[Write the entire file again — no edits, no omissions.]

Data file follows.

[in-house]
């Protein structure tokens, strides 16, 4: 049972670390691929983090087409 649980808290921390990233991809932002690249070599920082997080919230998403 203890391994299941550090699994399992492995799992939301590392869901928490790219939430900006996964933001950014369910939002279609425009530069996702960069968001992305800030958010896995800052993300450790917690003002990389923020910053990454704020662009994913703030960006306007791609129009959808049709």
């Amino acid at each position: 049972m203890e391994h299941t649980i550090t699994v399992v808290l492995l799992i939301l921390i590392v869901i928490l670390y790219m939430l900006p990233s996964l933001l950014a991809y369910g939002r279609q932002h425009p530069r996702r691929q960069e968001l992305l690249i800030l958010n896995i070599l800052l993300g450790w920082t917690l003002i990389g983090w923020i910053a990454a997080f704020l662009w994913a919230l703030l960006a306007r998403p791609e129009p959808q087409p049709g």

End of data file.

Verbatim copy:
[in-house]
């Protein structure tokens, strides 16, 4: 049972670390691929983090087409 649980808290921390990233991809932002690249070599920082997080919230998403 203890391994299941550090699994399992492995799992939301590392869901928490790219939430900006996964933001950014369910939002279609425009530069996702960069968001992305800030958010896995800052993300450790917690003002990389923020910053990454704020662009994913703030960006306007791609129009959808049709």
């Amino acid at each position: 049972m203890e391994h299941t649980i550090t699994v399992v808290l492995l799992i939301l921390i590392v869901i928490l670390y790219m939430l900006p990233s996964l933001l950014a991809y369910g939002r279609q932002h425009p530069r996702r691929q960069e968001l992305l690249i800030l958010n896995i070599l800052l993300g450790w920082t917690l003002i990389g983090w923020i910053a990454a997080f704020l662009w994913a919230l703030l960006a306007r998403p791609e129009p959808q087409p049709g």